Alright. I admit it. Though I’m visually impaired, I’m seeing Sasquatches everywhere. This is Trump’s America after all and its one hot ugly mess.
Yesterday in the elevator of a suburban Washington, DC Hilton I saw a tiny Sasquatch with a head like a hairy anvil. He was having trouble pushing the buttons so I helped him. He was checking in to the executive suite.
Now it’s true that when people are distressed they see things. The blind are no different. I once saw a Russian businessman eat an entire bear in a Helsinki restaurant. He pocketed the claws.
Lacrimae rerum—or Disability 101
Always the doctor leaning close, saying you’re different. You raise your hands. The doctor is shabby. He’s asymmetrical like a Roman Emperor. There’s something wrong with the doctor. And even though you’re the monster—hence, proprioceptive, fast and clear, you know you’ll never get the doc to admit his shortcomings.
Maybe Sasquatch are defrocked doctors roaming the hinterlands. Plastic surgeons who ruined boobs and noses.
When I was eleven years old I fell onto a pricker bush. It’s hard to say how I did it, but I was impaled on hundreds of thorns. My sister who was six at the time, and my cousin Jim who was maybe nine, fell to the ground laughing as if they might die. I begged them for help which of course only made them laugh all the harder. I remember tears welling in my eyes and their insensible joy. I also knew in that moment they were right to laugh—that I was the older kid, was a bit bossy, disability be damned. I was the one who told my sister and cousin what to do. Now I was getting mine. My just desserts. In the end I tore myself from the monster shrub and stormed into the house. I sulked while they continued laughing outside.
Now sulking is an interesting thing. The word comes from the mid 18th century, from the obsolete word “sulke” which means “hard to dispose of” and is of unknown origin. In general I love words that have unknown origins.
The verb “to sulk” means “to be silent, morose, and bad-tempered out of annoyance or disappointment.” The most famous instance of sulking in literature is in opening of The Iliad where we see Achilles sulking in his tent, refusing to fight with the rest of the Greeks. In America where there’s a lot of sulking, perhaps the most famous sulker of all was Richard Nixon, who said in a press conference after losing the gubernatorial election in California that “you won’t have Nixon to kick around any more.” If you’re a sulker you can’t deliver the Gettysburg Address.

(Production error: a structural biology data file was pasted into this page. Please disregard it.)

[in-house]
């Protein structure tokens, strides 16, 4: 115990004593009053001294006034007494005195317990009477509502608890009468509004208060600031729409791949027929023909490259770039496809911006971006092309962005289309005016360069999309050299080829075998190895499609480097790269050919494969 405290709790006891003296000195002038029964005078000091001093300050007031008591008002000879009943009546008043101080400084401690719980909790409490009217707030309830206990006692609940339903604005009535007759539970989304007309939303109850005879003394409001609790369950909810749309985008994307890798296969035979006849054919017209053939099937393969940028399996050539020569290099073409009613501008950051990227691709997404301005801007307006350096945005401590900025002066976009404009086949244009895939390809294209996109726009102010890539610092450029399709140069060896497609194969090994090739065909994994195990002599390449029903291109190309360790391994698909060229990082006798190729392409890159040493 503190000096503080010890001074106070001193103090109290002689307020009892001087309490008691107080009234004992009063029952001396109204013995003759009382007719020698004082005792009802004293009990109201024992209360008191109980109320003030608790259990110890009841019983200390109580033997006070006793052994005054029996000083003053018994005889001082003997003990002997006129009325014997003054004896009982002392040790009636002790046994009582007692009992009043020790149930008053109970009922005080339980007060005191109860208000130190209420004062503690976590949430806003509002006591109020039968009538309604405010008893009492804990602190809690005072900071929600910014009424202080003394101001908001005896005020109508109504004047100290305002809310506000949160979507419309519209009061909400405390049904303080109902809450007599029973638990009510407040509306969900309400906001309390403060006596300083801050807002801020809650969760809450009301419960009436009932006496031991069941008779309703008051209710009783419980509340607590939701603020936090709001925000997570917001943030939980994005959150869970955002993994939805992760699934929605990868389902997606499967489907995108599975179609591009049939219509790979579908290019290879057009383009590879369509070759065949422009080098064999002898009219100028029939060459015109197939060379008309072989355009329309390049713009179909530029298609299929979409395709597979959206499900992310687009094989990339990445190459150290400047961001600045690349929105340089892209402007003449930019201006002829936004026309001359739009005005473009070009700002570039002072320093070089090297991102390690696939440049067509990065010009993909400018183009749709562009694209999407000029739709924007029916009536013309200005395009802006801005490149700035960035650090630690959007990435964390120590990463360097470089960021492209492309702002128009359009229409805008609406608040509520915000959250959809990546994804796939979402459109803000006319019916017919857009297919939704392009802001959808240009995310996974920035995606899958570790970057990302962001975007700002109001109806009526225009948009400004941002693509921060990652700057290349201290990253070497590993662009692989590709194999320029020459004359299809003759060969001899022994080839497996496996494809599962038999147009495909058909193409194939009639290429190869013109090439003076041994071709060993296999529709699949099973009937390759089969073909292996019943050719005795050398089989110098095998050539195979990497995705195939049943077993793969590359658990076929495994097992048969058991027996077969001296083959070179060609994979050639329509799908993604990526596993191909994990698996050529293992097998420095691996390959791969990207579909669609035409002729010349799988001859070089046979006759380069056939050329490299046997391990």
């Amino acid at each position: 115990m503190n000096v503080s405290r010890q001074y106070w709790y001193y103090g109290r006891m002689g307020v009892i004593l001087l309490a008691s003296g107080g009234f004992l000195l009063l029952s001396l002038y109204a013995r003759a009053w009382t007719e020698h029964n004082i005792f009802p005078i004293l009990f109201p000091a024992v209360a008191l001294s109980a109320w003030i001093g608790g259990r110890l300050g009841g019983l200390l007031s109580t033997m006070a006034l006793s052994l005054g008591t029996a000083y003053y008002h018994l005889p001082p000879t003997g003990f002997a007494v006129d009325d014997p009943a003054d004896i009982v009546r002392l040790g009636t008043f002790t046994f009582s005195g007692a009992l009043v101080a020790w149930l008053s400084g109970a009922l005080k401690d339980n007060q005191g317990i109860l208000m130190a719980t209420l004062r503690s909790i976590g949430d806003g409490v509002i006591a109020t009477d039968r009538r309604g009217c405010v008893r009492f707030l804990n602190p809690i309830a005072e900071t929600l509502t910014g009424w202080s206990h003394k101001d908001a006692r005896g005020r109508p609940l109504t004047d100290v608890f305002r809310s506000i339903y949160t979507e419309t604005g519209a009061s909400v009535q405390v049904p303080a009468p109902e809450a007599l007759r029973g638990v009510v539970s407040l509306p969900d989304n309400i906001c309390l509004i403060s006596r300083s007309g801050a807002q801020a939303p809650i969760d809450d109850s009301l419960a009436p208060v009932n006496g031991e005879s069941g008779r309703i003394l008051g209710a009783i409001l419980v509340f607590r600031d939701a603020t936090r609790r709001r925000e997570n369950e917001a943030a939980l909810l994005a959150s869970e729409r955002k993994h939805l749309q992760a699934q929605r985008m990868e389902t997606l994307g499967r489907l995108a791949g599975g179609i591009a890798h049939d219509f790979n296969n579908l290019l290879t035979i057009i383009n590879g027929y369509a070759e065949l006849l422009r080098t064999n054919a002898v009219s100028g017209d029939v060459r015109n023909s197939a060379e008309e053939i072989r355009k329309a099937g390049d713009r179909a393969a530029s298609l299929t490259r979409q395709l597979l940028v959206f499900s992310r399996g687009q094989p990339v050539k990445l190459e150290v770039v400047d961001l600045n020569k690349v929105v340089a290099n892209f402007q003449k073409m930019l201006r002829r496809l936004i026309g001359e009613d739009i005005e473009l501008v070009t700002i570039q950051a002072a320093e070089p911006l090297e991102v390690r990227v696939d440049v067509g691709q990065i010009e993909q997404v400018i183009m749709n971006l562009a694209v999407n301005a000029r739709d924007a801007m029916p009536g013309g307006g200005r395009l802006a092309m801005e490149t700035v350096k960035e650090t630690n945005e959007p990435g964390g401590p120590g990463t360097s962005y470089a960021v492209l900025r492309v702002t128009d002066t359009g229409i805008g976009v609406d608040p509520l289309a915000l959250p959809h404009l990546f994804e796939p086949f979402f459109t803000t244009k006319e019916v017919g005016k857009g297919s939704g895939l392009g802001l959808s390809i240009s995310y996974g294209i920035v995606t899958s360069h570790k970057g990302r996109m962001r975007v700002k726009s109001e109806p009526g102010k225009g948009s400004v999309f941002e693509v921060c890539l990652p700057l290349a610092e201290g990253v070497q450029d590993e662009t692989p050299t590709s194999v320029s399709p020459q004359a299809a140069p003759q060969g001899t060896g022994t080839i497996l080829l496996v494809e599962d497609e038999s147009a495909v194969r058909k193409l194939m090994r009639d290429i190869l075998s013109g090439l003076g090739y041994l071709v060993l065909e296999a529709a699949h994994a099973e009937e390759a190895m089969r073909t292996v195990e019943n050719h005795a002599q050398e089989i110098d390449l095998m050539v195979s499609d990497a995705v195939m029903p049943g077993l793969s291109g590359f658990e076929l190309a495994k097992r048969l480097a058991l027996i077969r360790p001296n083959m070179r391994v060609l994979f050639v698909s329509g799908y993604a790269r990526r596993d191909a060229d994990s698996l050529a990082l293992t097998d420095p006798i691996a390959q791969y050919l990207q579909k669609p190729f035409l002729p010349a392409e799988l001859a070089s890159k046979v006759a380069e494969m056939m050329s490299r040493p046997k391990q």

In this way, successful sulkers know the cave of hard dispositions must be visited but only for the briefest of repairs—like a toilet on a moving train.
At eleven I pulled those damned prickers out of my arms and legs, my neck. I asked for no help.
And as a disabled kid this was always the way of things. I remember the day a substitute teacher (who must have been all of 20) made fun of my blind eyes in an eighth grade math class. “Who are you looking at?” she said, with what today they call “snark”—and my “Lord of the Flies” classmates burst into laughter. I got up and fled the room.
I sulked. All alone. I knew a good place in that school. In the bomb shelter. I wept among empty aluminum water cans with radiation logos stenciled on them.
After that I reported the teacher. Sulking has power if you know when to quit. Achilles knew.
I suspect Sasquatch are sulkers. Or better: they’re the archetypes of sulking. I’m going with Carl Jung on this.
ABOUT: Stephen Kuusisto is the author of the memoirs Have Dog, Will Travel; Planet of the Blind (a New York Times “Notable Book of the Year”); and Eavesdropping: A Memoir of Blindness and Listening and of the poetry collections Only Bread, Only Light and Letters to Borges. A graduate of the Iowa Writer’s Workshop and a Fulbright Scholar, he has taught at the University of Iowa, Hobart and William Smith Colleges, and Ohio State University. He currently teaches at Syracuse University where he holds a University Professorship in Disability Studies. He is a frequent speaker in the US and abroad. His website is StephenKuusisto.com.
(Photo picturing the cover of Stephen Kuusisto’s new memoir “Have Dog, Will Travel” along with his former guide dogs Nira (top) and Corky, bottom.) Bottom photo by Marion Ettlinger